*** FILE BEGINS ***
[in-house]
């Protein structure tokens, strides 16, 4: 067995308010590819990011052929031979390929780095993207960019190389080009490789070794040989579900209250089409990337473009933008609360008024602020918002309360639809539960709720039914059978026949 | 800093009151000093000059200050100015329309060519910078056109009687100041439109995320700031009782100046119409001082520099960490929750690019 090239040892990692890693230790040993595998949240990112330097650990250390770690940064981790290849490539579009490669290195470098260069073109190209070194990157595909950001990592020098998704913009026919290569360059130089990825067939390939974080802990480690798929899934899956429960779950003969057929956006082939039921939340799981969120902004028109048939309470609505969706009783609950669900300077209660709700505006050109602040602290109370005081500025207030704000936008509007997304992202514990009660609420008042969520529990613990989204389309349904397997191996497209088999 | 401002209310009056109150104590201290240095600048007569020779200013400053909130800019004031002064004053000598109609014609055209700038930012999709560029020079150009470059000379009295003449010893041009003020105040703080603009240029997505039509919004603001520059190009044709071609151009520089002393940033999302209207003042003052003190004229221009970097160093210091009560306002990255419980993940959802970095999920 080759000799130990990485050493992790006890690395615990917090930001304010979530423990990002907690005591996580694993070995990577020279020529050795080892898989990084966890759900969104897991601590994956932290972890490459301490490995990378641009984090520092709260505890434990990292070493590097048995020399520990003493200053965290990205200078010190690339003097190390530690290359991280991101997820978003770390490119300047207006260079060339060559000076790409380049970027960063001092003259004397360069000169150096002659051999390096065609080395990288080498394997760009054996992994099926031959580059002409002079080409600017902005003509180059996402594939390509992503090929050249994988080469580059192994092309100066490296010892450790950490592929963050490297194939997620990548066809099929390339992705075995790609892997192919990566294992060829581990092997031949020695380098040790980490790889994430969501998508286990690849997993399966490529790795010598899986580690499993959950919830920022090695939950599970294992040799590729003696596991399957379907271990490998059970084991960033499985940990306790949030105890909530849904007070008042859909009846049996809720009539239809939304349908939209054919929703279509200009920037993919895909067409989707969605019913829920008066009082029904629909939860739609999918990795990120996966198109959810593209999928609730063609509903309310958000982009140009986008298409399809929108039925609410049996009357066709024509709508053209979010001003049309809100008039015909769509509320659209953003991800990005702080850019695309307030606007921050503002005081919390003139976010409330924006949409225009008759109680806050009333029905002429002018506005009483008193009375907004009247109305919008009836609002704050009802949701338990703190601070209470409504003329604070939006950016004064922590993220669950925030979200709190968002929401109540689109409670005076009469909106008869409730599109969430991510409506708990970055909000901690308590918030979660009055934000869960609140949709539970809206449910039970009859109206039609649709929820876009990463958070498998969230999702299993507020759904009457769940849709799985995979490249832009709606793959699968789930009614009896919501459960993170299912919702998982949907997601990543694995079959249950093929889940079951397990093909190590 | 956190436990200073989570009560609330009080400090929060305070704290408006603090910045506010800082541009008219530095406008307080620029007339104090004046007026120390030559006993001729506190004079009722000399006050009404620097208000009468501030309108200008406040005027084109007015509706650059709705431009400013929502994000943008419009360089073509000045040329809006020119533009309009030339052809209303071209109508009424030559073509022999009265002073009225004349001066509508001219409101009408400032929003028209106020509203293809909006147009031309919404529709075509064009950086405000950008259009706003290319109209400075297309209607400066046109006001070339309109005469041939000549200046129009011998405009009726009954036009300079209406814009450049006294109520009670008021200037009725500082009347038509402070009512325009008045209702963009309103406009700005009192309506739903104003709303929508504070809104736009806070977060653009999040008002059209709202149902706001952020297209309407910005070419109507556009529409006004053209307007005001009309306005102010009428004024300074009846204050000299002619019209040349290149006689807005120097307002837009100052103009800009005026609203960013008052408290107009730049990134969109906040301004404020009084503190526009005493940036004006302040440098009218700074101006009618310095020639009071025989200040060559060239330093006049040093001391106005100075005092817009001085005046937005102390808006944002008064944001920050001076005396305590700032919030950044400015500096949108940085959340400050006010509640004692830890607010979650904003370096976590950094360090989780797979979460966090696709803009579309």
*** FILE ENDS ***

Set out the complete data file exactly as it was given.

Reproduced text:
[in-house]
């Protein structure tokens, strides 16, 4: 067995308010590819990011052929031979390929780095993207960019190389080009490789070794040989579900209250089409990337473009933008609360008024602020918002309360639809539960709720039914059978026949 | 800093009151000093000059200050100015329309060519910078056109009687100041439109995320700031009782100046119409001082520099960490929750690019 090239040892990692890693230790040993595998949240990112330097650990250390770690940064981790290849490539579009490669290195470098260069073109190209070194990157595909950001990592020098998704913009026919290569360059130089990825067939390939974080802990480690798929899934899956429960779950003969057929956006082939039921939340799981969120902004028109048939309470609505969706009783609950669900300077209660709700505006050109602040602290109370005081500025207030704000936008509007997304992202514990009660609420008042969520529990613990989204389309349904397997191996497209088999 | 401002209310009056109150104590201290240095600048007569020779200013400053909130800019004031002064004053000598109609014609055209700038930012999709560029020079150009470059000379009295003449010893041009003020105040703080603009240029997505039509919004603001520059190009044709071609151009520089002393940033999302209207003042003052003190004229221009970097160093210091009560306002990255419980993940959802970095999920 080759000799130990990485050493992790006890690395615990917090930001304010979530423990990002907690005591996580694993070995990577020279020529050795080892898989990084966890759900969104897991601590994956932290972890490459301490490995990378641009984090520092709260505890434990990292070493590097048995020399520990003493200053965290990205200078010190690339003097190390530690290359991280991101997820978003770390490119300047207006260079060339060559000076790409380049970027960063001092003259004397360069000169150096002659051999390096065609080395990288080498394997760009054996992994099926031959580059002409002079080409600017902005003509180059996402594939390509992503090929050249994988080469580059192994092309100066490296010892450790950490592929963050490297194939997620990548066809099929390339992705075995790609892997192919990566294992060829581990092997031949020695380098040790980490790889994430969501998508286990690849997993399966490529790795010598899986580690499993959950919830920022090695939950599970294992040799590729003696596991399957379907271990490998059970084991960033499985940990306790949030105890909530849904007070008042859909009846049996809720009539239809939304349908939209054919929703279509200009920037993919895909067409989707969605019913829920008066009082029904629909939860739609999918990795990120996966198109959810593209999928609730063609509903309310958000982009140009986008298409399809929108039925609410049996009357066709024509709508053209979010001003049309809100008039015909769509509320659209953003991800990005702080850019695309307030606007921050503002005081919390003139976010409330924006949409225009008759109680806050009333029905002429002018506005009483008193009375907004009247109305919008009836609002704050009802949701338990703190601070209470409504003329604070939006950016004064922590993220669950925030979200709190968002929401109540689109409670005076009469909106008869409730599109969430991510409506708990970055909000901690308590918030979660009055934000869960609140949709539970809206449910039970009859109206039609649709929820876009990463958070498998969230999702299993507020759904009457769940849709799985995979490249832009709606793959699968789930009614009896919501459960993170299912919702998982949907997601990543694995079959249950093929889940079951397990093909190590 | 956190436990200073989570009560609330009080400090929060305070704290408006603090910045506010800082541009008219530095406008307080620029007339104090004046007026120390030559006993001729506190004079009722000399006050009404620097208000009468501030309108200008406040005027084109007015509706650059709705431009400013929502994000943008419009360089073509000045040329809006020119533009309009030339052809209303071209109508009424030559073509022999009265002073009225004349001066509508001219409101009408400032929003028209106020509203293809909006147009031309919404529709075509064009950086405000950008259009706003290319109209400075297309209607400066046109006001070339309109005469041939000549200046129009011998405009009726009954036009300079209406814009450049006294109520009670008021200037009725500082009347038509402070009512325009008045209702963009309103406009700005009192309506739903104003709303929508504070809104736009806070977060653009999040008002059209709202149902706001952020297209309407910005070419109507556009529409006004053209307007005001009309306005102010009428004024300074009846204050000299002619019209040349290149006689807005120097307002837009100052103009800009005026609203960013008052408290107009730049990134969109906040301004404020009084503190526009005493940036004006302040440098009218700074101006009618310095020639009071025989200040060559060239330093006049040093001391106005100075005092817009001085005046937005102390808006944002008064944001920050001076005396305590700032919030950044400015500096949108940085959340400050006010509640004692830890607010979650904003370096976590950094360090989780797979979460966090696709803009579309």